The Collected Poems of Dora Sigerson Shorter/A Bird from the West
A BIRD FROM THE WEST
At the grey dawn, amongst the falling leaves,
A little bird outside my window swung,
High on a topmost branch he trilled his song,
And “Ireland! Ireland! Ireland!” ever sung.
“Take me,” I cried, “back to my island home;
Sweet bird, my soul shall ride between thy wings”;
For my lone spirit wide his pinions spread,
And “Home” and “Home” and “Home” he ever sings.
We lingered over Ulster stern and wild.
I called: “Arise! doth none remember me?”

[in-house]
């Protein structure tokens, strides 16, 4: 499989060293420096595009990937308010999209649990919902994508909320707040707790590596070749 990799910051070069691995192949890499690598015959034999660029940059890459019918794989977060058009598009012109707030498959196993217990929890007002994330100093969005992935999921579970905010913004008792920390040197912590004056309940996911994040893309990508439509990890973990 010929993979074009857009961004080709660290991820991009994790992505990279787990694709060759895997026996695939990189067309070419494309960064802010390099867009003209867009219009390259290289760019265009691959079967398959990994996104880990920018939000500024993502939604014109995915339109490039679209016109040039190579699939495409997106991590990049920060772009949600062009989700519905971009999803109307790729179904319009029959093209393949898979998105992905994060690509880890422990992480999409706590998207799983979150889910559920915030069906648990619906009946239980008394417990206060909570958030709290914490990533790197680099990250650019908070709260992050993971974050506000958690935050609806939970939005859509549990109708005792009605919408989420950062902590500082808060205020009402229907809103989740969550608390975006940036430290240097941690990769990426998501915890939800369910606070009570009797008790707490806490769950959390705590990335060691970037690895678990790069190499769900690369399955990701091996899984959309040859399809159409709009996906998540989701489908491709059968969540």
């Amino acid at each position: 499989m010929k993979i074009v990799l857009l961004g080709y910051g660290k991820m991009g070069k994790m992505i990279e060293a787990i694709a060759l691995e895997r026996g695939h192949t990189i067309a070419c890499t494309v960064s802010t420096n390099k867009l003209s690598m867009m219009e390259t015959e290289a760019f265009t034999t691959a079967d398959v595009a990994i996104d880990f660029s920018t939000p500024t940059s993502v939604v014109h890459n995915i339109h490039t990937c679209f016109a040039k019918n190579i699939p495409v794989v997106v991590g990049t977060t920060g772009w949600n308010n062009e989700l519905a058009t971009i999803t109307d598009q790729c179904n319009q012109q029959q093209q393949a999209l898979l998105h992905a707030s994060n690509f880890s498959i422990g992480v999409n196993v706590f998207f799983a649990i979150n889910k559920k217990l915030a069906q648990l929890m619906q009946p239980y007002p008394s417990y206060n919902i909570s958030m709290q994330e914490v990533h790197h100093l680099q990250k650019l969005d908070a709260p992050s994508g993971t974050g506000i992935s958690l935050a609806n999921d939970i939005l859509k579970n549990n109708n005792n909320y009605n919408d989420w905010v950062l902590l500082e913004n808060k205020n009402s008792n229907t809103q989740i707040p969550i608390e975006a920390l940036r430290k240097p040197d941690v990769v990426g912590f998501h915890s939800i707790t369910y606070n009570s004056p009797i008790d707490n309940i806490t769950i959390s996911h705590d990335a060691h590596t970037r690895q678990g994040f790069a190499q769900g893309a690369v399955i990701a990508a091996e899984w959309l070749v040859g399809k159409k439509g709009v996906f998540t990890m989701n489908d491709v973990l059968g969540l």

One turnèd in the darkness murmuring,
“How loud upon the breakers sobs the sea!”
We rested over Connaught—whispering said:
“Awake, awake, and welcome! I am here.”
One woke and shivered at the morning grey:
“The trees, I never heard them sigh so drear.”
We flew low over Munster. Low I wept:
“You used to love me, love me once again!”
They spoke from out the shadows wondering:
“You'd think of tears, so bitter falls the rain.”
Long over Leinster lingered we. “Goodbye!
My best beloved, goodbye for evermore.”
Sleepless they tossed and whispered to the dawn:
“So sad a wind was never heard before.”
Was it a dream I dreamt? For yet there swings
In the grey mom a bird upon the bough,
And “Ireland! Ireland! Ireland!” ever sings.
Oh I fair the breaking day in Ireland now.